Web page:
Many people around the nation were made aware of Chef Tom Colicchio’s family of restaurants, including ‘wichcraft, a handcrafted sandwich shop that began in NYC and has a popular location in San Francisco’s South of Market area, due to his appearances as a judge on the television program ‘Top Chef.’ Patrons of the restaurant are accustomed to good service, but many will experience a surprise when they receive their next credit card bill, the store’s records have been hacked. Anyone who purchased a sandwich or other fare at the S.F. location of ‘wichcraft between August 11th and October 2nd of this year is at risk for having had their private information stolen (including name, expiration date of credit card, security codes, and actual credit card numbers). Local law enforcement officials have even posited that customers at other ‘wichcraft locations, like that in NYC, could be at risk.
All of this is on the back of the recent Target hack and many Californians remember when Lucky supermarket experienced comparable problems. In California, cyber crimes are taken very seriously. In fact, federal law in cases like these supersedes California law. However, according to (CA Penal Code 530.5) also known as “Identity Theft” law, a felony hack of this size could result in 3 years in state prison and a maximum $10,000 fine. If it becomes a federal case, then you may be looking at 30 years in federal prison and hefty fines.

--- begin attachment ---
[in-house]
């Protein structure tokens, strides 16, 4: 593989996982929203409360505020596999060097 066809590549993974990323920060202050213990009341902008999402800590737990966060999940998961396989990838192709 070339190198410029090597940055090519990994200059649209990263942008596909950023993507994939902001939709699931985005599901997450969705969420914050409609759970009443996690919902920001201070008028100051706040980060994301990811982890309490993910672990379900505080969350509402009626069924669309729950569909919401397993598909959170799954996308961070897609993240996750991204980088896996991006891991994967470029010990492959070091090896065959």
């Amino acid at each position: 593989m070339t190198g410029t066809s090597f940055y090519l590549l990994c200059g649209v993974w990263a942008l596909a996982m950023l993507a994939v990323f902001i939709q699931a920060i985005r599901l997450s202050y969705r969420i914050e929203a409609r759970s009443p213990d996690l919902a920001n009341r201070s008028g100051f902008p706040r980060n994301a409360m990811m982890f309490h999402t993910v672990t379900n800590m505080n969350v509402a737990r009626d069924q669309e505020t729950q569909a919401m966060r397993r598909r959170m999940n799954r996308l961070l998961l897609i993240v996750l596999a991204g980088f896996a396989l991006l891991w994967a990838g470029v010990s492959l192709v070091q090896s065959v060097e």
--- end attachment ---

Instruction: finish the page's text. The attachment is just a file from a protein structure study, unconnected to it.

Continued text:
What should customers do if they believe they may be affected by this particular hack? Authorities have advised monitoring of your credit card account and contacting your credit card company.